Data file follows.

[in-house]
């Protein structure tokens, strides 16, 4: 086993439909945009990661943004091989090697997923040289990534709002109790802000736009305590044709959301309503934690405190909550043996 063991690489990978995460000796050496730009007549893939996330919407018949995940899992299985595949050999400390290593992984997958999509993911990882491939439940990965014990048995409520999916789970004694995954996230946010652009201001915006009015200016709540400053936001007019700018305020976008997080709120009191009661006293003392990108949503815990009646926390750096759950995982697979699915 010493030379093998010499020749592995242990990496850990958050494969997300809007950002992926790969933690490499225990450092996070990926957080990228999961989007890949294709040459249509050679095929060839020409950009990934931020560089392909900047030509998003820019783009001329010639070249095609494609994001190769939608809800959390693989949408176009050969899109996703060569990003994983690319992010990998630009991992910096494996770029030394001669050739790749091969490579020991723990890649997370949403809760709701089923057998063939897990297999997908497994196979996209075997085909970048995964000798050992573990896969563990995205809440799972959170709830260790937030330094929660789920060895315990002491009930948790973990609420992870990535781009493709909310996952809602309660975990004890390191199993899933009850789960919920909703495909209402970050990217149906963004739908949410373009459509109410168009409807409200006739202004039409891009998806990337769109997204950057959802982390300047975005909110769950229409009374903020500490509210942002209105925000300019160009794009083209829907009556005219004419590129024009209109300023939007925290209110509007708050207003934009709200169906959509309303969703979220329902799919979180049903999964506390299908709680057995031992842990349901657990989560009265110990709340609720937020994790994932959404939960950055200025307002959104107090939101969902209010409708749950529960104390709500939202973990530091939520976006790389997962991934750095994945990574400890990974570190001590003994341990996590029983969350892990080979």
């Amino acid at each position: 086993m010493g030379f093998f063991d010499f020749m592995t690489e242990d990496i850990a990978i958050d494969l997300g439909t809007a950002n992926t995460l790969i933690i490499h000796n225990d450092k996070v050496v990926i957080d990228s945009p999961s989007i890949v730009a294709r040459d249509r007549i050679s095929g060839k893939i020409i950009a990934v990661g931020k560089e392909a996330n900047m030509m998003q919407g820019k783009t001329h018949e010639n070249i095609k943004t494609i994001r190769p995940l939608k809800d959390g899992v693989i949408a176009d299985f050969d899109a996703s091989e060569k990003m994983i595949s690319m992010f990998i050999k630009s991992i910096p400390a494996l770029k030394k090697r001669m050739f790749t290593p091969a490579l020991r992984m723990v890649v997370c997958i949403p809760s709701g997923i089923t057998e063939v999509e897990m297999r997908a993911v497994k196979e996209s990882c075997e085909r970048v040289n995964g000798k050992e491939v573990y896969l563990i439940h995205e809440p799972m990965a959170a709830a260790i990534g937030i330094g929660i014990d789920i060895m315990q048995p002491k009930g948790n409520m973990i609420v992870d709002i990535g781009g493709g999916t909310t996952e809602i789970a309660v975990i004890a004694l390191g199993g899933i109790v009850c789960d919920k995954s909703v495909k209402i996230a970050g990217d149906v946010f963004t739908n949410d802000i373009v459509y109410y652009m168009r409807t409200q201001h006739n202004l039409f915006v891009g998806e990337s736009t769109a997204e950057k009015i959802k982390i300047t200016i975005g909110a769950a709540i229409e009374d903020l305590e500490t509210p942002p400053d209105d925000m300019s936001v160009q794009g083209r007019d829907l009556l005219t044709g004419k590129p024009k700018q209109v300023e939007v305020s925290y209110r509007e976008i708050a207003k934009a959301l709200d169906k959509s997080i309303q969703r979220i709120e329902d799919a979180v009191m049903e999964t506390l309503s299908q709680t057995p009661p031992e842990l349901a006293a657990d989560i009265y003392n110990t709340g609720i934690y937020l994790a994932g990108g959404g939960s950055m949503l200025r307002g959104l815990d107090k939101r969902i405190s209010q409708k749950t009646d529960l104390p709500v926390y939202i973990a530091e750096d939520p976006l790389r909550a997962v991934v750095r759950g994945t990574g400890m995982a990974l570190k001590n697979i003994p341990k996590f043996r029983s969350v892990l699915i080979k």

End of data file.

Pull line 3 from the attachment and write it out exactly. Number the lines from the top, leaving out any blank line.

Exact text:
């Amino acid at each position: 086993m010493g030379f093998f063991d010499f020749m592995t690489e242990d990496i850990a990978i958050d494969l997300g439909t809007a950002n992926t995460l790969i933690i490499h000796n225990d450092k996070v050496v990926i957080d990228s945009p999961s989007i890949v730009a294709r040459d249509r007549i050679s095929g060839k893939i020409i950009a990934v990661g931020k560089e392909a996330n900047m030509m998003q919407g820019k783009t001329h018949e010639n070249i095609k943004t494609i994001r190769p995940l939608k809800d959390g899992v693989i949408a176009d299985f050969d899109a996703s091989e060569k990003m994983i595949s690319m992010f990998i050999k630009s991992i910096p400390a494996l770029k030394k090697r001669m050739f790749t290593p091969a490579l020991r992984m723990v890649v997370c997958i949403p809760s709701g997923i089923t057998e063939v999509e897990m297999r997908a993911v497994k196979e996209s990882c075997e085909r970048v040289n995964g000798k050992e491939v573990y896969l563990i439940h995205e809440p799972m990965a959170a709830a260790i990534g937030i330094g929660i014990d789920i060895m315990q048995p002491k009930g948790n409520m973990i609420v992870d709002i990535g781009g493709g999916t909310t996952e809602i789970a309660v975990i004890a004694l390191g199993g899933i109790v009850c789960d919920k995954s909703v495909k209402i996230a970050g990217d149906v946010f963004t739908n949410d802000i373009v459509y109410y652009m168009r409807t409200q201001h006739n202004l039409f915006v891009g998806e990337s736009t769109a997204e950057k009015i959802k982390i300047t200016i975005g909110a769950a709540i229409e009374d903020l305590e500490t509210p942002p400053d209105d925000m300019s936001v160009q794009g083209r007019d829907l009556l005219t044709g004419k590129p024009k700018q209109v300023e939007v305020s925290y209110r509007e976008i708050a207003k934009a959301l709200d169906k959509s997080i309303q969703r979220i709120e329902d799919a979180v009191m049903e999964t506390l309503s299908q709680t057995p009661p031992e842990l349901a006293a657990d989560i009265y003392n110990t709340g609720i934690y937020l994790a994932g990108g959404g939960s950055m949503l200025r307002g959104l815990d107090k939101r969902i405190s209010q409708k749950t009646d529960l104390p709500v926390y939202i973990a530091e750096d939520p976006l790389r909550a997962v991934v750095r759950g994945t990574g400890m995982a990974l570190k001590n697979i003994p341990k996590f043996r029983s969350v892990l699915i080979k």